This is split into two chapters. I think this my attempt at keeping people interested, and chapters make it sounds as though I have some exciting story to tell, and in my eyes I do, but secretly it was just easier to write in this way. Here is the story of my half term week – time to get your reading specs on.
too cheesy rhiannon, calm down
A Common Person in a Southern Scene
A couple of weeks ago I went to work at my first festival with Festaff, called Common People in Southampton. Pulp weren’t on the line-up, and I’ve gotta say it was a slight disappointment, but Clean Bandit, Years and Years, Band of Skulls, De La Soul and my good buddy Fatboy Slim were there so considering it was the festival’s first year, it was a pretty impressive line-up.
As soon as I finished work on Friday afternoon I headed down to Southampton. 3 trains, one tube and around 7 hours later, and I was finally there. Book of choice? Women In Love, D.H. Lawrence. Music of choice? Low Battery. No music for me. Unsurprisingly, I read a fair amount on that trip.
It might seem a bit odd that I chose to work a non-camping, two day festival, 7 hours away from home because quite frankly it was a bit odd. It was slightly spur of the moment after I came back from Snowbombing and the rule was you had to work one smaller festival to be able to apply to work at Bestival. I couldn’t do any of the other festivals on the list, so Common People it was. Why not, eh?
(probably the hassle and the cost but shush)
Saying that though, the long train journeys seemed to begin the ‘I’ll literally talk to anyone I’m near’ thing I had going on. Whether they spoke to me first or I decided to make a little joke (I’m not that funny though so I probably just made people feel incredibly awkward) I seemed to end up in a full blown conversation with anyone I was in close proximity to. So, basically, don’t sit to me because I am that annoying person who will talk to you. I’m so sorry. It was fun though, and I met some cool people over Half Term from just chatting but I’ll leave that until chapter 2… I’m so mysterious, oooooh.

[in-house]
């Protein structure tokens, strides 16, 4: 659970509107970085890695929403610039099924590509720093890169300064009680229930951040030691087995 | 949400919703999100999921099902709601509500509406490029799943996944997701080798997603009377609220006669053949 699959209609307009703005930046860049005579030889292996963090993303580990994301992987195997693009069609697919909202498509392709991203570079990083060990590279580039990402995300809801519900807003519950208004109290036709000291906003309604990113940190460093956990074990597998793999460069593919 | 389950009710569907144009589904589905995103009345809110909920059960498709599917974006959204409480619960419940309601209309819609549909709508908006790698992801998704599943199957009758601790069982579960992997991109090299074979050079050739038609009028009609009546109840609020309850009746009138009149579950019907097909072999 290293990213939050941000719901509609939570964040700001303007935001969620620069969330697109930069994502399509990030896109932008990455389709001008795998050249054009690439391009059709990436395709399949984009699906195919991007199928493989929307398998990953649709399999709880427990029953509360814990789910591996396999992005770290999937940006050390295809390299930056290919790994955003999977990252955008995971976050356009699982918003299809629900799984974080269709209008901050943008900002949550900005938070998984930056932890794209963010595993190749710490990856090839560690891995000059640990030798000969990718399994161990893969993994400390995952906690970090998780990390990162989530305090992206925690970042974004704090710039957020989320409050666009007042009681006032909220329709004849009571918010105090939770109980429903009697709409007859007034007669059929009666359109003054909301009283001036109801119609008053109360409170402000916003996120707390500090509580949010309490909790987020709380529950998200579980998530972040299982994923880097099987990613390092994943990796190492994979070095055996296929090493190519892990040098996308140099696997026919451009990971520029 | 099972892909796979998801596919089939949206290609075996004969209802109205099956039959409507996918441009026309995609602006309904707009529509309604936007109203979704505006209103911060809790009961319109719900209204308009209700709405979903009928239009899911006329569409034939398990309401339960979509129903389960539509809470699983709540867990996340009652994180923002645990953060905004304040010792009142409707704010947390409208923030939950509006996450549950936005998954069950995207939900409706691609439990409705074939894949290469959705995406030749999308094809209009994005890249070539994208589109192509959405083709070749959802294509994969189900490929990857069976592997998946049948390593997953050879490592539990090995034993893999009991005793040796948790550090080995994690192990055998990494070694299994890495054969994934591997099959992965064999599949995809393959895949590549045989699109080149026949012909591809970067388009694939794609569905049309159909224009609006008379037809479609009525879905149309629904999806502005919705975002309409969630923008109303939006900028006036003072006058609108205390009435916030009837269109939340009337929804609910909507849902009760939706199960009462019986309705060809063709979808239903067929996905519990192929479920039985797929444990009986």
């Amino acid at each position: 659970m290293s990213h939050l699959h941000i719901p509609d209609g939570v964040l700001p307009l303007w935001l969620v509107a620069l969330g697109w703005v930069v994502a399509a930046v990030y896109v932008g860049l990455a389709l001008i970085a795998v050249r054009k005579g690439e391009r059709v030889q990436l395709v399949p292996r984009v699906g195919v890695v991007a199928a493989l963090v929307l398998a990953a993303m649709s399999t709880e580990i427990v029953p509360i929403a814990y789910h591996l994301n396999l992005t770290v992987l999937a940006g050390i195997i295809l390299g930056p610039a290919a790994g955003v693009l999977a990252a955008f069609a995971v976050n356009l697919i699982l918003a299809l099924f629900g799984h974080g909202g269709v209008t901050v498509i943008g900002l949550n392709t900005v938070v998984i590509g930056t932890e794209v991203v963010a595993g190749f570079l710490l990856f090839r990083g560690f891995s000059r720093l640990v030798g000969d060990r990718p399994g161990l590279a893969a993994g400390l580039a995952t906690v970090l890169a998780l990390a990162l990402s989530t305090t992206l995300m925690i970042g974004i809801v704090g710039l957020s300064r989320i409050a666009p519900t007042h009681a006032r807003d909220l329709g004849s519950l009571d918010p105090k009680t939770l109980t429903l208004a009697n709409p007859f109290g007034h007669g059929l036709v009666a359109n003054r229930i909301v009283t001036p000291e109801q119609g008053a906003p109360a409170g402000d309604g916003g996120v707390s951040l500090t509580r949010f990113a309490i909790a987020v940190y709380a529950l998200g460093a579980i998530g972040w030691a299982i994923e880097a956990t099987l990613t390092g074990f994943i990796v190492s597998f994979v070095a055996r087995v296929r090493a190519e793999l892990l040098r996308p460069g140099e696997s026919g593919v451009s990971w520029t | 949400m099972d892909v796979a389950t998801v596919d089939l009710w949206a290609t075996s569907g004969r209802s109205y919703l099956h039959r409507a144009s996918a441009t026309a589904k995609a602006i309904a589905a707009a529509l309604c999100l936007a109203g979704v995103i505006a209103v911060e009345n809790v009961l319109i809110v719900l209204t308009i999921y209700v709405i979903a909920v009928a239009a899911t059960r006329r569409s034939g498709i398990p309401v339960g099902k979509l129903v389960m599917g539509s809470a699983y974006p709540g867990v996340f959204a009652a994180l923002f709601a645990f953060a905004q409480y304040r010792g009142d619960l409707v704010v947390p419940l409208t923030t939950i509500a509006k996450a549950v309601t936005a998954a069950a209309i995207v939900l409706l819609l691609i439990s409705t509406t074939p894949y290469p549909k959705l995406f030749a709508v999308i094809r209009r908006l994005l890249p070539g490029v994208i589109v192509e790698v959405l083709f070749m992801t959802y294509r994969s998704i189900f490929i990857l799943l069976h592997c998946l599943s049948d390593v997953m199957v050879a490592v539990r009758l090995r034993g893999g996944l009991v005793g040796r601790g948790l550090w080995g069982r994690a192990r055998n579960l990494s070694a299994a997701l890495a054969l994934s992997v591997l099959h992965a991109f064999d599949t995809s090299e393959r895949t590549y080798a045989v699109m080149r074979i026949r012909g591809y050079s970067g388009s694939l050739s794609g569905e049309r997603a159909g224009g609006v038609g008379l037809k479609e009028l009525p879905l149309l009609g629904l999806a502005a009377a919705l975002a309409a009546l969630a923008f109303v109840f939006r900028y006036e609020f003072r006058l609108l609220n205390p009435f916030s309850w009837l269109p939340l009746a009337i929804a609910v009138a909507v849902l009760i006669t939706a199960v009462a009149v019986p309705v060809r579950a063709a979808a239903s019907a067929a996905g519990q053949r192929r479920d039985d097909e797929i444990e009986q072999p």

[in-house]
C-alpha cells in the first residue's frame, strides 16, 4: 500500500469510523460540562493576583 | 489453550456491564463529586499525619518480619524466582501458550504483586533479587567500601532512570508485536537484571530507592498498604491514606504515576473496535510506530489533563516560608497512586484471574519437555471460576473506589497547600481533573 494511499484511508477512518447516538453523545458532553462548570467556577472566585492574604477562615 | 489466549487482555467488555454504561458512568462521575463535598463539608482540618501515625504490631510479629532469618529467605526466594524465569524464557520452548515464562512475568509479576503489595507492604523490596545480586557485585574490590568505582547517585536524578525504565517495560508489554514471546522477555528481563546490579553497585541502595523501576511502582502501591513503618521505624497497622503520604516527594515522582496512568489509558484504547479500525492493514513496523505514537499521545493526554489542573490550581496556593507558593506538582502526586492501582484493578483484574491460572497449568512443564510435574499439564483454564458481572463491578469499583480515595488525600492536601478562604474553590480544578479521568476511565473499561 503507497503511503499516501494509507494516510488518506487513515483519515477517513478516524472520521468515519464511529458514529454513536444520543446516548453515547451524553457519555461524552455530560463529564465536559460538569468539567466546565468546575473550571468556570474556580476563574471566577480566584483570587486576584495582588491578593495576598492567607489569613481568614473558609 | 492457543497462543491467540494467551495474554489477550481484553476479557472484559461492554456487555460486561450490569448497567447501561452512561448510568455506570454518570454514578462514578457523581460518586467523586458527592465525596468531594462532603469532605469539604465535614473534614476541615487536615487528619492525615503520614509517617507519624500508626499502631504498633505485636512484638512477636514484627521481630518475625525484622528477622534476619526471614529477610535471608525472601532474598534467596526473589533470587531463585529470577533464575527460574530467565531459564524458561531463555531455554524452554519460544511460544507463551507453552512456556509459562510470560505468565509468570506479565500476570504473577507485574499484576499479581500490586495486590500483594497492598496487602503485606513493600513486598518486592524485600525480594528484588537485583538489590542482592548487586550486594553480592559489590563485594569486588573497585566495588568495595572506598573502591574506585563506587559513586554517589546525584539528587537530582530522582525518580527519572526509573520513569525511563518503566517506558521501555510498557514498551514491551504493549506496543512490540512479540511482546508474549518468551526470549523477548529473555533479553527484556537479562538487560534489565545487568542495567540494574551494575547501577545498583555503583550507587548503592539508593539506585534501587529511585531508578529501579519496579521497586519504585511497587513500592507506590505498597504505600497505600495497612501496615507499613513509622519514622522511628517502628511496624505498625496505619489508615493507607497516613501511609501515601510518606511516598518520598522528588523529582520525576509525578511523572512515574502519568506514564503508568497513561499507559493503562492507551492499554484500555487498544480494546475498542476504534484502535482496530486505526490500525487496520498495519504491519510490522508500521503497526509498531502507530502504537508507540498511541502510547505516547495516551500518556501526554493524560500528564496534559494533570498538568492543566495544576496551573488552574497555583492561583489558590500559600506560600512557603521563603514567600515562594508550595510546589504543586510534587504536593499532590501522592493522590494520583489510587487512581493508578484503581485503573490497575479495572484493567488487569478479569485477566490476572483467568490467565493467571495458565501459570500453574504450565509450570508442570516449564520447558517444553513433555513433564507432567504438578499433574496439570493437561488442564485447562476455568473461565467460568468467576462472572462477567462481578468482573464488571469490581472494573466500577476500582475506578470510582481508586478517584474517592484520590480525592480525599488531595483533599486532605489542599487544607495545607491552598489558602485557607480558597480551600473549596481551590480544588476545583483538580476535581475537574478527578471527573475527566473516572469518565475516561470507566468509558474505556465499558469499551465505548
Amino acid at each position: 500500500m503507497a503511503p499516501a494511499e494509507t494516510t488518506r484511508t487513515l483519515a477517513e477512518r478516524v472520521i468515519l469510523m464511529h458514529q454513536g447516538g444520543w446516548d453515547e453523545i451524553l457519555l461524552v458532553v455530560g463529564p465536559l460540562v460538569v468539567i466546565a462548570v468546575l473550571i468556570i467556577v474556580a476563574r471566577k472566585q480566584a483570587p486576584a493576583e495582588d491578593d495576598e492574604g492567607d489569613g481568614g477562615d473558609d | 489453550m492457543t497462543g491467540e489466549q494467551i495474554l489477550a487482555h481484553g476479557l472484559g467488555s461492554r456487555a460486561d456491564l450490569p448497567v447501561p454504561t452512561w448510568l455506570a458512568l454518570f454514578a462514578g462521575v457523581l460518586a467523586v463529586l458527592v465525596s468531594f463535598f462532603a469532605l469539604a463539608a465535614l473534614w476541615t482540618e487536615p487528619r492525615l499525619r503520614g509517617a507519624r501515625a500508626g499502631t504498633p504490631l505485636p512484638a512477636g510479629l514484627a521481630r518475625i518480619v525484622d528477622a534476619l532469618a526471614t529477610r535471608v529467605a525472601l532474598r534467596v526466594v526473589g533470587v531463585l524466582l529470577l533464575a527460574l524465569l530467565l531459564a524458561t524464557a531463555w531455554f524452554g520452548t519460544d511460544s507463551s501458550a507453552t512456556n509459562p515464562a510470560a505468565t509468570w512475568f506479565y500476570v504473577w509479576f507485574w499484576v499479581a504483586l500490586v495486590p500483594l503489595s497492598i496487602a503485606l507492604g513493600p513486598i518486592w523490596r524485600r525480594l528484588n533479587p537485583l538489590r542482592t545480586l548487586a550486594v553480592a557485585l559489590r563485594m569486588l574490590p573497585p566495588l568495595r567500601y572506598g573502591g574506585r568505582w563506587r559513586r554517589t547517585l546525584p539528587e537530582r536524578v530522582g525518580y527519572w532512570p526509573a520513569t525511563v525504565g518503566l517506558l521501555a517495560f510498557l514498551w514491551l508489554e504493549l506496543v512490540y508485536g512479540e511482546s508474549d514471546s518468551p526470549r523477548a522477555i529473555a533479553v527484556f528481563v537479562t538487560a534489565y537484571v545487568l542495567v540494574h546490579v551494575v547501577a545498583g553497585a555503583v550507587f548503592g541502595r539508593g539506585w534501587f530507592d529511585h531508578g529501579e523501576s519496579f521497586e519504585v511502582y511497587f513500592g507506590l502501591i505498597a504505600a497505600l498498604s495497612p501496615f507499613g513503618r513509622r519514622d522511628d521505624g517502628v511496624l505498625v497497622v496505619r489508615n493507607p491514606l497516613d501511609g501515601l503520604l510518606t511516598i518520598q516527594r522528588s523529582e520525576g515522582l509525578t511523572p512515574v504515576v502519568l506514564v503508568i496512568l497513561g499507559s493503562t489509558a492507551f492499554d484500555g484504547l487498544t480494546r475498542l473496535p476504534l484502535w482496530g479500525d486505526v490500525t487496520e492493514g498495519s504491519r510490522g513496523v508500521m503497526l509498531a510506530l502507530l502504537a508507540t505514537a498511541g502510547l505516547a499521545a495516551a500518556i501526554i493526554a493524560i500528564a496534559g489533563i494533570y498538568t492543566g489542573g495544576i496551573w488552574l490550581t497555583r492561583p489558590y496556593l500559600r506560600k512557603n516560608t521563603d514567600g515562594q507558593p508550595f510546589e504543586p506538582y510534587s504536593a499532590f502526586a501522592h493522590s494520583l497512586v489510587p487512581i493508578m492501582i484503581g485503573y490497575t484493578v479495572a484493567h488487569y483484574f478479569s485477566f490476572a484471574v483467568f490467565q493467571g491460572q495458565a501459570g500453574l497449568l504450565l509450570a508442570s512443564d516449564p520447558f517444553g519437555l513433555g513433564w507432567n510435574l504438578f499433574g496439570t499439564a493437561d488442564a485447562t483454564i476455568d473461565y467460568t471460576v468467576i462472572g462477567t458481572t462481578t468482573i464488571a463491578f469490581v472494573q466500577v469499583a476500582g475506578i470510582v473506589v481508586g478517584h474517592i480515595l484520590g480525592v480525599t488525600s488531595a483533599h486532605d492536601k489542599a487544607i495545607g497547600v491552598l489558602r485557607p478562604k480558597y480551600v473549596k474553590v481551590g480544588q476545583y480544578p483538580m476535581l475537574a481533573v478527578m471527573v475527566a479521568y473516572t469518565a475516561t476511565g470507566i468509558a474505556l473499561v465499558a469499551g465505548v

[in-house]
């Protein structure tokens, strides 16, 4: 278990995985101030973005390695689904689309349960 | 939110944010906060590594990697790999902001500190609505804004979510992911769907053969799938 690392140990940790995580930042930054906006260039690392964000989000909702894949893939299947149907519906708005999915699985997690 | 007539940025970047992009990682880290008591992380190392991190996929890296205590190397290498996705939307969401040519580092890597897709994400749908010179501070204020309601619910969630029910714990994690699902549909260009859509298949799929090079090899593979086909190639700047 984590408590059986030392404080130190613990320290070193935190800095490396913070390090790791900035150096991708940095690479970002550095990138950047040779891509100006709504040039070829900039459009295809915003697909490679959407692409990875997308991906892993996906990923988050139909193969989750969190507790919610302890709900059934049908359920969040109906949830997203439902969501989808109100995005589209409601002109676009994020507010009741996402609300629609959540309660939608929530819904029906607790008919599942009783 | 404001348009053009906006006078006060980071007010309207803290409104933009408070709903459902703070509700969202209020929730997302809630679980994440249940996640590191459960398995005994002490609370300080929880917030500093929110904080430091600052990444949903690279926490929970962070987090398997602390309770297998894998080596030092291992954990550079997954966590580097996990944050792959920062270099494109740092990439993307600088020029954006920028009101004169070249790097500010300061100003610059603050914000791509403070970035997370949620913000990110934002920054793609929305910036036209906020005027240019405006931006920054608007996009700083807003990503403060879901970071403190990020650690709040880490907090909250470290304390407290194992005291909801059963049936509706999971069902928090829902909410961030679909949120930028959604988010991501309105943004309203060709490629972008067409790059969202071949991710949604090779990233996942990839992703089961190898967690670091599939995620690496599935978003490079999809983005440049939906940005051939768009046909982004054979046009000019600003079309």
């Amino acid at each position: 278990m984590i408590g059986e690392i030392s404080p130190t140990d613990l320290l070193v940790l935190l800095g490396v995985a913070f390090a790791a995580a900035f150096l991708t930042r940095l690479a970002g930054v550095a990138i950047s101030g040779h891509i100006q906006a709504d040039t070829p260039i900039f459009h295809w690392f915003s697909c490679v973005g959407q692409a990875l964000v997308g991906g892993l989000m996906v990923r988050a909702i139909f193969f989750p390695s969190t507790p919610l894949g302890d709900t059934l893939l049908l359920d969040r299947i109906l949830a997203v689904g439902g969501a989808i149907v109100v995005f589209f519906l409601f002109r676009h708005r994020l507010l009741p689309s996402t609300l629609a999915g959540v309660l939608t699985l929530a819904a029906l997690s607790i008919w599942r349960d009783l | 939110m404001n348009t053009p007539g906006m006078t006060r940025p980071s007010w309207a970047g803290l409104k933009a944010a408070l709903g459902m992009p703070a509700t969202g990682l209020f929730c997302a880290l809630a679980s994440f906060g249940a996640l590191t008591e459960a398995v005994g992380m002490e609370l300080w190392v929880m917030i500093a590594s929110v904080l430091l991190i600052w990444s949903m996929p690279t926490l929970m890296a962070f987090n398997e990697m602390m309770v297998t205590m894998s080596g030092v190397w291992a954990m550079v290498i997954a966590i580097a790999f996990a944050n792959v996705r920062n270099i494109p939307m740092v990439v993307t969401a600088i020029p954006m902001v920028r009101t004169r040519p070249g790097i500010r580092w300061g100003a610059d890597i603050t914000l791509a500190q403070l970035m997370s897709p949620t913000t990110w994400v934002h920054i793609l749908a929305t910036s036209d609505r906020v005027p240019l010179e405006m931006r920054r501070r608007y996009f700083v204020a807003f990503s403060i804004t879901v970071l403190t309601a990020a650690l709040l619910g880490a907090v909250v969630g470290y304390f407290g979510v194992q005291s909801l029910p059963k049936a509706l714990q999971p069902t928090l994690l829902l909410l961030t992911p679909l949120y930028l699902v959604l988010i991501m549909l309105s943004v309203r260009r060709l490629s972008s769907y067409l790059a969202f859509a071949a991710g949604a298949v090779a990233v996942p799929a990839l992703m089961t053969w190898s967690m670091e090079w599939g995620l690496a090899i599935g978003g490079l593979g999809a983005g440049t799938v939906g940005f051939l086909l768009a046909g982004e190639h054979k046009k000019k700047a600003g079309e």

My first introduction to Southampton was people angrily fighting over taxis. One woman had a dog and nobody would let her in a taxi and she started swearing at them all. Then a family jumped the taxi queue and a fight ensued. I just patiently waited and hoped I wouldn’t piss someone off when I got a taxi all to myself when big groups were waiting, although I was willing to fight for the taxi on the grounds of I had been at work all day then travelled 7 hours and DAMMIT I WANT MY BED. Luckily they left me alone. I think they heard my northern accent and presumed I was tough. Grr.
I stayed at the Banister Guest House, which was flipping expensive like everywhere in Southampton apparently, but at least it was nice. I even had an array of tea AND hot chocolate. Worth it. Plus only a 5 minute walk from the Southampton Common, which was where the festival was being held. I’m lazy so this suited me fine. Although pricey, I recommend the guest house, because it does a good full english breakfast and it provides a TV in your room so you can watch Eurovision when you get back from a day working at a festival, and really, what more could you want?